Fumio Kishida to be re-elected Japan PM

Fumio Kishida, former foreign minister of Japan and the newly-elected leader of the ruling Liberal Democratic Party, at his office in Tokyo, Japan, on Sept. 3, 2021. Shoko Takayasu—Bloomberg/Getty Images. Sketched by the Pan Pacific Agency.

TOKYO, Nov 10, 2021, Kyodo. Japan’s parliament will convene a special session Wednesday with Liberal Democratic Party President Fumio Kishida set to be re-elected as prime minister after his party secured a majority in the House of Representatives election on Oct. 31, Kyodo News Agency reported.

Prior to the three-day parliamentary session through Friday, his Cabinet resigned en masse as required by the Constitution. Kishida, who has served as premier for just over a month since Oct. 4, will launch his second Cabinet later in the day.

Kishida is expected to name as foreign minister Yoshimasa Hayashi, a former education minister who heads a nonpartisan lawmakers’ group that promotes Japan-China relations, while retaining most of the members of the current Cabinet launched last month.

Toshimitsu Motegi, who had held the foreign minister post since 2019, became the LDP’s secretary general earlier this month to replace Akira Amari, who was unexpectedly defeated in his single-seat district in the lower house election before securing a seat through the proportional representation system.

Kishida has since doubled as foreign minister.

The premier is also set to name former Defense Minister Gen Nakatani as his special adviser on human rights issues. Nakatani is a leading advocate of introducing sanctions on foreign government officials believed to be human rights offenders, similar to the U.S. Magnitsky Act.

On the same day, the powerful chamber is scheduled to elect Hiroyuki Hosoda, a former chief Cabinet secretary who heads the LDP’s largest faction, as its speaker and pick as vice speaker Banri Kaieda, a former industry minister and a member of the main opposition Constitutional Democratic Party of Japan.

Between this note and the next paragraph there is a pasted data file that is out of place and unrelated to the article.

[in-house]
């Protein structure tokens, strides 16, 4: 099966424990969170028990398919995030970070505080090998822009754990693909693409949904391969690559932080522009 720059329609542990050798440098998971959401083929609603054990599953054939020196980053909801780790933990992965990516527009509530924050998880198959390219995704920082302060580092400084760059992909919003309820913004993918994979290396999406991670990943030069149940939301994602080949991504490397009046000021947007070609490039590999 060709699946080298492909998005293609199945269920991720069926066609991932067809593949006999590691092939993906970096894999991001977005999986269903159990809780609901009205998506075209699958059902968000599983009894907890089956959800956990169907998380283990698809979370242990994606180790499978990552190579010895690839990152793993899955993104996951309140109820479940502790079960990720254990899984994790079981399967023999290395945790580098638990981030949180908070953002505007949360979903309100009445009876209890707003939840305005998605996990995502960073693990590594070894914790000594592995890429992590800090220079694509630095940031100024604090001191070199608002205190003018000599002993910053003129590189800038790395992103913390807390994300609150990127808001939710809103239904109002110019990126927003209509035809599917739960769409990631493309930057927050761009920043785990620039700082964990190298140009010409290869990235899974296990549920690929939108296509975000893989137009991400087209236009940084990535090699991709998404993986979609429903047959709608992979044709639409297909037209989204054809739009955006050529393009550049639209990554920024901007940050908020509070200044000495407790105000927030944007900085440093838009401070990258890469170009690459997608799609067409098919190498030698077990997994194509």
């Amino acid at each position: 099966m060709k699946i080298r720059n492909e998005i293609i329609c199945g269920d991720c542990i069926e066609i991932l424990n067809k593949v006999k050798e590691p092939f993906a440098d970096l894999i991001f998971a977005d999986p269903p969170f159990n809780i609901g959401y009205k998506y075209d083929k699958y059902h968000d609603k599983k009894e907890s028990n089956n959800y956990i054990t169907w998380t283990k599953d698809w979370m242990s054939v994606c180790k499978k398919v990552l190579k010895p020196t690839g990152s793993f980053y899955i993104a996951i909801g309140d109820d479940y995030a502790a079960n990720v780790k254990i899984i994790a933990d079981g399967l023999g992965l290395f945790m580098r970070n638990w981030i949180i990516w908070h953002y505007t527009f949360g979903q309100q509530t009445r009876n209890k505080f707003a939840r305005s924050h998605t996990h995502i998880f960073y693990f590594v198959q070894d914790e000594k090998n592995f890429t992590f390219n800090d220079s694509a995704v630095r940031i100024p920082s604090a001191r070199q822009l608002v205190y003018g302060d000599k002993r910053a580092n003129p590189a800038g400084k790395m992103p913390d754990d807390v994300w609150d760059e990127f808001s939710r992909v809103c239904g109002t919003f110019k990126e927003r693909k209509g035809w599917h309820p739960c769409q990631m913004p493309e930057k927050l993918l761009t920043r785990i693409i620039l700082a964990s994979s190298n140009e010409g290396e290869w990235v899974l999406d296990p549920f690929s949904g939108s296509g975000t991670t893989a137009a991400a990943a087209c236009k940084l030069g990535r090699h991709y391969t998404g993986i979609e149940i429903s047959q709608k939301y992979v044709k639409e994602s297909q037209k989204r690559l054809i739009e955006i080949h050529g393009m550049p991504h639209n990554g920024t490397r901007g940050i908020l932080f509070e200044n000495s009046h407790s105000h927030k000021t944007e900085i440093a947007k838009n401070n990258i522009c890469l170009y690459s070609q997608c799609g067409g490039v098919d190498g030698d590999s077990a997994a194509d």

Since Kishida had to dissolve the lower house for an election in less than two weeks after taking office, with the term of the chamber’s members set to expire on Oct. 21, he sought a mandate for his leadership in the latest polls.

The outcome gave a boost to Kishida and his party toward delivering on their policies as the LDP secured a comfortable majority in the lower house together with its coalition ally Komeito, although Amari’s defeat in the single-seat district has cast a shadow over the party.

Following the special session, the LDP is seeking to convene an extraordinary Diet session to pass a supplementary budget for fiscal 2021 which includes stimulus measures to ease the impact of the novel coronavirus pandemic.

The extra budget expected to be worth 30 trillion yen ($266 billion) will cover distribution of cash and vouchers each worth 50,000 yen to those aged 18 and younger as well as resumption of the government’s “Go To Travel” tourism promotion campaign that subsidizes a part of people’s domestic travel expenses.

Kishida also aims to realize a pay hike for care workers, nursery school staff and nurses.

On the diplomatic front, Kishida is seeking to visit the United States for a summit with President Joe Biden by the year-end after the two had a brief conversation at a U.N. climate summit in Glasgow, Scotland, earlier this month.

The LDP won 261 seats in the lower house in the latest election, 15 fewer than it previously held but enough to effectively control all standing committees and force through legislation if it desires. Komeito went from 29 to 32.

The CDPJ fell from 110 to 96 while one of the opposition groups it allied with, the Japanese Communist Party, dropped from 12 to 10 as voters apparently shunned their willingness to cooperate despite ideological differences.

On the last day of the special session Friday, CDPJ leader Yukio Edano is expected to step down over the election loss.

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